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Davos style

It is difficult to understand, and definitely incompatible with all the principles of good leadership, why Prime Minister Recep Tayyip Erdoğan insists on confronting everyone and every institution in an aggressive manner.

A leader ought to be the problem solver, not the one creating problems. Yet, very much like his aggressive style demonstrated in front of the global community at Davos this year, during which he not only yelled into the face of Nobel peace prize winner Israeli President Shimon Peres saying, "You know well how to kill," but also walked out of the panel declaring, "Davos has ended for me," the Turkish premier is confronting everyone, be it workers, employers, international agencies such as the IMF, the military or judiciary, and of course the political opposition all the time.

Indeed, no one can accuse him of being unstable. Except for coming together for some social reasons, the prime minister has not come together even once over the past many years with the main opposition party leader. Only some ten days ago the pro-Kurdish Democratic Society Party, or DTP, withdrew a request for an appointment with him after their request was not even given a positive or negative answer after many months.

Perhaps the apparent affection of the Turkish people to macho leaders, as election results might imply, is one reason why the premier and his AKP has been following such an aggressive style in politics. Turkey is a country with an ambiguous dynamism. There is something new every few days up for some heated discussion and debate in this country. Yet, it is quite rare to see the government and his parliamentary majority introduce a radical legislative change in a midnight ambush and allow civilian courts to prosecute the military officers; legislate a "reform" in labor laws and allow a "workers for lease" practice condemned by labor as a move aimed to create a modern version of a "slave market" and a prime minister publicly quarrelling with the labor unions saying, "They say they will go on strike if we refuse their demand for a higher pay rise. Right, go on strike, will not afford give you more." Though, since that "courageous" statement, the premier and his top aides are negotiating with the labor methods of preventing a strike; publicly adamancy persists as usual. Yesterday, labor was on a one-hour warning strike, if administrative adamancy and aggressive leadership style continued, we may soon find ourselves buried in widespread labor unrest.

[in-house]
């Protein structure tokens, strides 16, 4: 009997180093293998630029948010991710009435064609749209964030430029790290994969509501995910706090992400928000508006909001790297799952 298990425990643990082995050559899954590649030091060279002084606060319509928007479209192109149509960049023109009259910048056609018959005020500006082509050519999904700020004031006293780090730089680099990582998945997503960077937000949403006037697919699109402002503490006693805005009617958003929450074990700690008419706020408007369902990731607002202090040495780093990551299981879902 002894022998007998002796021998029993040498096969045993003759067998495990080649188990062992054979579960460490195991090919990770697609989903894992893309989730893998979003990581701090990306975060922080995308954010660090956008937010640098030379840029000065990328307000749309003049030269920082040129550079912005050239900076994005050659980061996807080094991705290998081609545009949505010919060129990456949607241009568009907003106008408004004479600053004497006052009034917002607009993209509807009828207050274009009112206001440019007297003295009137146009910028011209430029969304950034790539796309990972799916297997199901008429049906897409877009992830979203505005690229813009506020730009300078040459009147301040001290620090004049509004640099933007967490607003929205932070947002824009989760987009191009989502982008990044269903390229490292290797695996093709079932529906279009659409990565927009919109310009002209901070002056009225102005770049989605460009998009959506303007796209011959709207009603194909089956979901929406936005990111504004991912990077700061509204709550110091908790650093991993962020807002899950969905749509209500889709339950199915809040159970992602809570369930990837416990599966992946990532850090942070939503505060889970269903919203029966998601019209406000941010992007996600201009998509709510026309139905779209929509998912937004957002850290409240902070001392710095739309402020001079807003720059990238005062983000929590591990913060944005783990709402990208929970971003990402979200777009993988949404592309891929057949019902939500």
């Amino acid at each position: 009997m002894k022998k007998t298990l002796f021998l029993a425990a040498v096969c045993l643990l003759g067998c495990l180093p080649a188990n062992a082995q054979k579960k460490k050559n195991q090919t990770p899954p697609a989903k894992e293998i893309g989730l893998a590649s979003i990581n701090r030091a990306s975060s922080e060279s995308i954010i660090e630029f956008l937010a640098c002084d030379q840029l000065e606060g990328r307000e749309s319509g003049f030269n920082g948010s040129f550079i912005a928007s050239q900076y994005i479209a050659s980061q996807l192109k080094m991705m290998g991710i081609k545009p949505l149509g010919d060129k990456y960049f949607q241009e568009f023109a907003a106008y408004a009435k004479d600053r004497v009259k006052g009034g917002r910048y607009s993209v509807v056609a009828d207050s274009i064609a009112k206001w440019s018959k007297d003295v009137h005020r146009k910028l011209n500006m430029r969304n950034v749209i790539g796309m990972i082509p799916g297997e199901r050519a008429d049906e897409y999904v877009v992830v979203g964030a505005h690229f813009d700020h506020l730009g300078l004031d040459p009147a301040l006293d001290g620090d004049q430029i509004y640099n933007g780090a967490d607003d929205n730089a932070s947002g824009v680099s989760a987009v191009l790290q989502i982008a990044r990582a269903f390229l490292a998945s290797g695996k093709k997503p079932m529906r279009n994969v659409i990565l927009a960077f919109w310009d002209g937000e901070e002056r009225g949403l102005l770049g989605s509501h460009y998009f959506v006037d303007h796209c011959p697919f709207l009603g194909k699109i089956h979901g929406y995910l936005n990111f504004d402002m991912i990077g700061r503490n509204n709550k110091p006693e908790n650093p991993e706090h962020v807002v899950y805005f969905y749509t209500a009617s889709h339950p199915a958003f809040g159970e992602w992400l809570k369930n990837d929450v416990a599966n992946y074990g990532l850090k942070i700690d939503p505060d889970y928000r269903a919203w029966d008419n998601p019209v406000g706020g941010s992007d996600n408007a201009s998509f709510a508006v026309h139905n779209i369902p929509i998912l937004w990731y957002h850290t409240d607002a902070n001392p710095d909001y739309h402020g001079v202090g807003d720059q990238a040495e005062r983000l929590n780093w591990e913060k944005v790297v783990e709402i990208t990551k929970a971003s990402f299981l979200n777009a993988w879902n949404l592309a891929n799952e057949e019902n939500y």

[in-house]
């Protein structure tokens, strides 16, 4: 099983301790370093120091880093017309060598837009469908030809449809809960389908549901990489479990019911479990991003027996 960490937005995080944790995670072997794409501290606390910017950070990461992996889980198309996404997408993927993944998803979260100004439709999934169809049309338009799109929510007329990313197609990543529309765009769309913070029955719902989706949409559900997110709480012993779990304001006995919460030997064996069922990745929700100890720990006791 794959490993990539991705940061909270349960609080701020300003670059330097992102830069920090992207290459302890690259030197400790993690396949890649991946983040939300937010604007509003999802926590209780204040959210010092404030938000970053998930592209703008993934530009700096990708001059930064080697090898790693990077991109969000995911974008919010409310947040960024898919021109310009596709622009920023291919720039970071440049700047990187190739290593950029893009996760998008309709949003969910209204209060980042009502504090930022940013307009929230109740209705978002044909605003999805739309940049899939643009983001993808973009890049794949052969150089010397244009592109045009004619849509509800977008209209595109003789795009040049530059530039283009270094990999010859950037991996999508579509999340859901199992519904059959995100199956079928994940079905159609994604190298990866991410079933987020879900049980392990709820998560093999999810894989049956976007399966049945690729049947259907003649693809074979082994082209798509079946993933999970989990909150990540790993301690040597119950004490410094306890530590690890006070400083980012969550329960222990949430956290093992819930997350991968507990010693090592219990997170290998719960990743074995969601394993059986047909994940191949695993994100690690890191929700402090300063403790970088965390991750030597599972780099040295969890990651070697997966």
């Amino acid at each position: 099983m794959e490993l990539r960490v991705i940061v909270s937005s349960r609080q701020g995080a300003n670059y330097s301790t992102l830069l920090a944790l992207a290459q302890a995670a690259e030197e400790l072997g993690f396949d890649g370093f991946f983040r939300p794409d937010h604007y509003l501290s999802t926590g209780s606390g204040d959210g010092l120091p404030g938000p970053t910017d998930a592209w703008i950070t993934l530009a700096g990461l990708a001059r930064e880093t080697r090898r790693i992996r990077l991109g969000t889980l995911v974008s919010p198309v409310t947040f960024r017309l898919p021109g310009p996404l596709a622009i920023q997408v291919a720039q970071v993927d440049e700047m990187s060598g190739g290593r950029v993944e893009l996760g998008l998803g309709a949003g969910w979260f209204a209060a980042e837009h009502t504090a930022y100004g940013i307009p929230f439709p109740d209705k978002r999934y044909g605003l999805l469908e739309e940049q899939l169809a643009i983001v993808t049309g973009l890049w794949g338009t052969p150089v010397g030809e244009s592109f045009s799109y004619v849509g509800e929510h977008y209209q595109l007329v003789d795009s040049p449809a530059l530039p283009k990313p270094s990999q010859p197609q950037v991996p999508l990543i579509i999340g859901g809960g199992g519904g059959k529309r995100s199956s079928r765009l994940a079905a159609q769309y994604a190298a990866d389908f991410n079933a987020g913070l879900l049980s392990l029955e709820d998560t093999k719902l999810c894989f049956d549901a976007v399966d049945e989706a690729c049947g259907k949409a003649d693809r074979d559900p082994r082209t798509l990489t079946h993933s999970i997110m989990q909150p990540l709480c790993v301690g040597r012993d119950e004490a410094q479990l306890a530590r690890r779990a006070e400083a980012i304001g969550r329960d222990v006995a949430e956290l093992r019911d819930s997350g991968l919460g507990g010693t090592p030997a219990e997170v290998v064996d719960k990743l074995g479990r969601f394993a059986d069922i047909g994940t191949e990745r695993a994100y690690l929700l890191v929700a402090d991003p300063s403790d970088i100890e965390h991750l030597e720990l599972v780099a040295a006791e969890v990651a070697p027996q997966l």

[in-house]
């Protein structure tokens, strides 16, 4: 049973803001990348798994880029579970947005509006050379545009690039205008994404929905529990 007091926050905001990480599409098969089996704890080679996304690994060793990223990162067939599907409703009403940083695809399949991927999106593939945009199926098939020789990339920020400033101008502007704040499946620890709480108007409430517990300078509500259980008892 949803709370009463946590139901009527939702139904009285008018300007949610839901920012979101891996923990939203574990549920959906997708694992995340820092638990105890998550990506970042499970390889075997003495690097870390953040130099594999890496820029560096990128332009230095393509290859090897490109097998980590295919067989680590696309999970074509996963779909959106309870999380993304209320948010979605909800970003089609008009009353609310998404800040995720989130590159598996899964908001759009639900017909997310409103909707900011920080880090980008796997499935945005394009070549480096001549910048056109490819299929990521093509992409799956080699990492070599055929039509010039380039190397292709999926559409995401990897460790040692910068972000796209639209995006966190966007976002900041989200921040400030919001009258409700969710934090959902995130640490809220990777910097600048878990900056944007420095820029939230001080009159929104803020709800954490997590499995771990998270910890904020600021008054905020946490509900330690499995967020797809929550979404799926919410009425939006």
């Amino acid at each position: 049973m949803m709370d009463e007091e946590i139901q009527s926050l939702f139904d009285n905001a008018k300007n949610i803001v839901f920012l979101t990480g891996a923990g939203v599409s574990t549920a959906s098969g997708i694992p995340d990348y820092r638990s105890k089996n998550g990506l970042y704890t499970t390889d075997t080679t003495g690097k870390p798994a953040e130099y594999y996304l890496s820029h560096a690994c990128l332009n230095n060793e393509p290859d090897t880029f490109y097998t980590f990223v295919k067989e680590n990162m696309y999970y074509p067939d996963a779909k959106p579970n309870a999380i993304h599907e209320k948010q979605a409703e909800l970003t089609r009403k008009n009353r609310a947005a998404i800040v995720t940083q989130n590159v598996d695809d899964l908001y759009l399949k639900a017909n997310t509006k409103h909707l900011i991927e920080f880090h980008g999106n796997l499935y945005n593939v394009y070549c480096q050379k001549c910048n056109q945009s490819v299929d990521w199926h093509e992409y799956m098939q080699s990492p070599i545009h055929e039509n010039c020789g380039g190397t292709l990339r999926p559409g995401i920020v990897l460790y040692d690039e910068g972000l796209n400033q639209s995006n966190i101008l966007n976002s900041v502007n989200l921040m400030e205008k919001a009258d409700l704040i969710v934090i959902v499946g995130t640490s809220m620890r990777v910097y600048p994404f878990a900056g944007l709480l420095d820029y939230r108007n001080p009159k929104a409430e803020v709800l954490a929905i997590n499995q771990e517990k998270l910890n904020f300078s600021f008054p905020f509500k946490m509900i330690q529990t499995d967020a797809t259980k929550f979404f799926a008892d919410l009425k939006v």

Someone should perhaps provide the prime minister the legendary advice of Sheigh Edebali to Osman Ghazi, the founder of the Ottoman Empire, and tell him that there is an "Edebali style" proved over centuries to be far better than the "Davos style".

Edebali's advice

Sheikh Edebali (1206-1326) was an early Ottoman period highly influential and respected religious leader, who helped shape and develop the policies of the Ottoman Empire. Edebali's advice to his son in law, Osman Ghazi, upon becoming the sultan after the death of the Ertuğrul Ghazi, was not just a lecture in good governance; it also shaped and developed Ottoman administration and rule for many centuries.

In his famous declaration Edebali told Osman, who is considered the founder of the Ottoman Empire:

"My son, now, you are the leader!

From now on wrath is for us; the calmness is for you.

Being offended is for us; pleasing is for you.

The impeachment is for us; to endure is for you. Incapacity and mistakes are for us; tolerance is for you.

Disagreements and disparity are for us; justice is for you.

Unfairness is for us; forgiveness is for you.

Dividing is for us, completing is for you.

Slothfulness is for us, warning and guiding is for you.

My son, your burden is heavy, your duty is difficult and your power is like up to a hair.

May Allah be with you."

Can there indeed be a government which has developed wrath with some key institutions of the state; which is acting in an offended manner; which is trying to achieve some key legislations through an ambush culture; sawing disparity and disagreement rather than allowing wider freedom to justice; which has forgotten the word fairness; that has become separatist; and which is obsessed with power with a majoritarian understanding?